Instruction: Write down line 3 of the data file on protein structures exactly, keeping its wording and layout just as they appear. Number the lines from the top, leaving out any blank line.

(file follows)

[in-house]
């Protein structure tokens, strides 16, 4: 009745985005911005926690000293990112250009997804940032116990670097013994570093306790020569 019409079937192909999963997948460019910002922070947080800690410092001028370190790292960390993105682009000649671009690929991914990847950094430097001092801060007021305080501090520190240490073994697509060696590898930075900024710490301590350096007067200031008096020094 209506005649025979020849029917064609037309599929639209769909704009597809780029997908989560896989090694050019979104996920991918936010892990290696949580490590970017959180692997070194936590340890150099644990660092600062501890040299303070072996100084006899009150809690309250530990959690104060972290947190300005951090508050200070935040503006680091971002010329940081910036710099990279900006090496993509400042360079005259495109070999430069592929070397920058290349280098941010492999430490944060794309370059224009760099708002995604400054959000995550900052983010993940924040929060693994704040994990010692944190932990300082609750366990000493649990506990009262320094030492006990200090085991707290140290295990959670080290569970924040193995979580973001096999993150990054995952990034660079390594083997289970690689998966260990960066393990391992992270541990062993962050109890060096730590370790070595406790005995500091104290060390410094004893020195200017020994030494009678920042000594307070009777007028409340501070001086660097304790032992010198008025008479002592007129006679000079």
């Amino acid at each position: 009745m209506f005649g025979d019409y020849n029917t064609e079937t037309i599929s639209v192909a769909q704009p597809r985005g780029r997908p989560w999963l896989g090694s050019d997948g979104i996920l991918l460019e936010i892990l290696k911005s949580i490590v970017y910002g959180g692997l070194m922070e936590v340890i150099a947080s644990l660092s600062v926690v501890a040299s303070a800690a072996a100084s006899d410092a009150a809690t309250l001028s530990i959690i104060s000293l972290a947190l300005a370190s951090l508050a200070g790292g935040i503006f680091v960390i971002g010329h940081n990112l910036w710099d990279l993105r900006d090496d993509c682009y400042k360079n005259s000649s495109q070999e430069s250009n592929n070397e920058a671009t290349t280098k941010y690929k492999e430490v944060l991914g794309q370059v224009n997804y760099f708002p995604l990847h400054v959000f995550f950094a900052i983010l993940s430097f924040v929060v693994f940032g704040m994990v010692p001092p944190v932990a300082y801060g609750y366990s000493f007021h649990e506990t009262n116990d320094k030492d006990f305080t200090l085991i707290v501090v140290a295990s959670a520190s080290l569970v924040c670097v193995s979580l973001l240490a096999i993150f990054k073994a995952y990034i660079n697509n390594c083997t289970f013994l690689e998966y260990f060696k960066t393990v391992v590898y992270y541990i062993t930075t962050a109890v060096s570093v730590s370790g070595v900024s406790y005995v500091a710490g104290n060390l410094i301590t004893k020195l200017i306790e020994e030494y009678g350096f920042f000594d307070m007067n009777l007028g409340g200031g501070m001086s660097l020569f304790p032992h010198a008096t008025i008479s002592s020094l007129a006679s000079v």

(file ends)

């Amino acid at each position: 009745m209506f005649g025979d019409y020849n029917t064609e079937t037309i599929s639209v192909a769909q704009p597809r985005g780029r997908p989560w999963l896989g090694s050019d997948g979104i996920l991918l460019e936010i892990l290696k911005s949580i490590v970017y910002g959180g692997l070194m922070e936590v340890i150099a947080s644990l660092s600062v926690v501890a040299s303070a800690a072996a100084s006899d410092a009150a809690t309250l001028s530990i959690i104060s000293l972290a947190l300005a370190s951090l508050a200070g790292g935040i503006f680091v960390i971002g010329h940081n990112l910036w710099d990279l993105r900006d090496d993509c682009y400042k360079n005259s000649s495109q070999e430069s250009n592929n070397e920058a671009t290349t280098k941010y690929k492999e430490v944060l991914g794309q370059v224009n997804y760099f708002p995604l990847h400054v959000f995550f950094a900052i983010l993940s430097f924040v929060v693994f940032g704040m994990v010692p001092p944190v932990a300082y801060g609750y366990s000493f007021h649990e506990t009262n116990d320094k030492d006990f305080t200090l085991i707290v501090v140290a295990s959670a520190s080290l569970v924040c670097v193995s979580l973001l240490a096999i993150f990054k073994a995952y990034i660079n697509n390594c083997t289970f013994l690689e998966y260990f060696k960066t393990v391992v590898y992270y541990i062993t930075t962050a109890v060096s570093v730590s370790g070595v900024s406790y005995v500091a710490g104290n060390l410094i301590t004893k020195l200017i306790e020994e030494y009678g350096f920042f000594d307070m007067n009777l007028g409340g200031g501070m001086s660097l020569f304790p032992h010198a008096t008025i008479s002592s020094l007129a006679s000079v």